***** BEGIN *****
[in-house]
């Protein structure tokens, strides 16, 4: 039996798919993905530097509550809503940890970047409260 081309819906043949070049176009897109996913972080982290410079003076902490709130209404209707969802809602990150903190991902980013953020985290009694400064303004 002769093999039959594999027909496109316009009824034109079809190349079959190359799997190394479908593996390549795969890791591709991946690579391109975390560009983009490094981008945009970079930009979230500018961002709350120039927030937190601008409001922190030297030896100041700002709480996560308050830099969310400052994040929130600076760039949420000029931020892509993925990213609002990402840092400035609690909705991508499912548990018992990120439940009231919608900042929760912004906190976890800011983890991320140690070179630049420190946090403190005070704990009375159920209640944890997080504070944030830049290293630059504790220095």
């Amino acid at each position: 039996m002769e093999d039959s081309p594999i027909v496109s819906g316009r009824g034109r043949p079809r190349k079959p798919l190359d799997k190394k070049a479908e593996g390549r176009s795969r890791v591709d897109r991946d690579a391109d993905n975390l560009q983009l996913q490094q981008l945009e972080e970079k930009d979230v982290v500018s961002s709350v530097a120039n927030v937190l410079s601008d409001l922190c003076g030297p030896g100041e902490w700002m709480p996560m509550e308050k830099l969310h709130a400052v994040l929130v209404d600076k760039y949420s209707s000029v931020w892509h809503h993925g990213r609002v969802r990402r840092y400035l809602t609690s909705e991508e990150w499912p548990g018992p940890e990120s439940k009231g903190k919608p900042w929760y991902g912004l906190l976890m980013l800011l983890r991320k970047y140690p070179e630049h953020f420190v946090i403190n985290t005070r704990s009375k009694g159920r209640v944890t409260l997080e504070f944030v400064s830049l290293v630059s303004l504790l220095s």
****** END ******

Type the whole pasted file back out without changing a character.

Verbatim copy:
[in-house]
């Protein structure tokens, strides 16, 4: 039996798919993905530097509550809503940890970047409260 081309819906043949070049176009897109996913972080982290410079003076902490709130209404209707969802809602990150903190991902980013953020985290009694400064303004 002769093999039959594999027909496109316009009824034109079809190349079959190359799997190394479908593996390549795969890791591709991946690579391109975390560009983009490094981008945009970079930009979230500018961002709350120039927030937190601008409001922190030297030896100041700002709480996560308050830099969310400052994040929130600076760039949420000029931020892509993925990213609002990402840092400035609690909705991508499912548990018992990120439940009231919608900042929760912004906190976890800011983890991320140690070179630049420190946090403190005070704990009375159920209640944890997080504070944030830049290293630059504790220095």
């Amino acid at each position: 039996m002769e093999d039959s081309p594999i027909v496109s819906g316009r009824g034109r043949p079809r190349k079959p798919l190359d799997k190394k070049a479908e593996g390549r176009s795969r890791v591709d897109r991946d690579a391109d993905n975390l560009q983009l996913q490094q981008l945009e972080e970079k930009d979230v982290v500018s961002s709350v530097a120039n927030v937190l410079s601008d409001l922190c003076g030297p030896g100041e902490w700002m709480p996560m509550e308050k830099l969310h709130a400052v994040l929130v209404d600076k760039y949420s209707s000029v931020w892509h809503h993925g990213r609002v969802r990402r840092y400035l809602t609690s909705e991508e990150w499912p548990g018992p940890e990120s439940k009231g903190k919608p900042w929760y991902g912004l906190l976890m980013l800011l983890r991320k970047y140690p070179e630049h953020f420190v946090i403190n985290t005070r704990s009375k009694g159920r209640v944890t409260l997080e504070f944030v400064s830049l290293v630059s303004l504790l220095s």